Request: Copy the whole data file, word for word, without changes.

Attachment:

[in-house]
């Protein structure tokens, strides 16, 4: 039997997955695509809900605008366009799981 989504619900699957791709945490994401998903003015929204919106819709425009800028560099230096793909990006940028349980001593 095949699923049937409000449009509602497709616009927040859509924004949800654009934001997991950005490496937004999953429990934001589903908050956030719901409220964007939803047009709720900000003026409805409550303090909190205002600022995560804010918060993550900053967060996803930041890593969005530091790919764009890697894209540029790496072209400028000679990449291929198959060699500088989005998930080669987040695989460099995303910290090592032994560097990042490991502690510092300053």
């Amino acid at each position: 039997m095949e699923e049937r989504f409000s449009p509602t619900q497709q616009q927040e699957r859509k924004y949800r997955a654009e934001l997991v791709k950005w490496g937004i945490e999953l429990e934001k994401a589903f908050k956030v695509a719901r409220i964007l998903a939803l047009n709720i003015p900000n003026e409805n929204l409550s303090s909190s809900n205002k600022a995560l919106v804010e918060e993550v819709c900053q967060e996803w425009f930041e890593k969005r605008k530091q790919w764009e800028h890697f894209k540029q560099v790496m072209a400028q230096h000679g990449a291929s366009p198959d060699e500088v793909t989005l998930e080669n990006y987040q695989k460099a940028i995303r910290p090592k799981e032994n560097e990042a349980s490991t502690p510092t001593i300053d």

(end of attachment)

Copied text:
[in-house]
């Protein structure tokens, strides 16, 4: 039997997955695509809900605008366009799981 989504619900699957791709945490994401998903003015929204919106819709425009800028560099230096793909990006940028349980001593 095949699923049937409000449009509602497709616009927040859509924004949800654009934001997991950005490496937004999953429990934001589903908050956030719901409220964007939803047009709720900000003026409805409550303090909190205002600022995560804010918060993550900053967060996803930041890593969005530091790919764009890697894209540029790496072209400028000679990449291929198959060699500088989005998930080669987040695989460099995303910290090592032994560097990042490991502690510092300053």
């Amino acid at each position: 039997m095949e699923e049937r989504f409000s449009p509602t619900q497709q616009q927040e699957r859509k924004y949800r997955a654009e934001l997991v791709k950005w490496g937004i945490e999953l429990e934001k994401a589903f908050k956030v695509a719901r409220i964007l998903a939803l047009n709720i003015p900000n003026e409805n929204l409550s303090s909190s809900n205002k600022a995560l919106v804010e918060e993550v819709c900053q967060e996803w425009f930041e890593k969005r605008k530091q790919w764009e800028h890697f894209k540029q560099v790496m072209a400028q230096h000679g990449a291929s366009p198959d060699e500088v793909t989005l998930e080669n990006y987040q695989k460099a940028i995303r910290p090592k799981e032994n560097e990042a349980s490991t502690p510092t001593i300053d």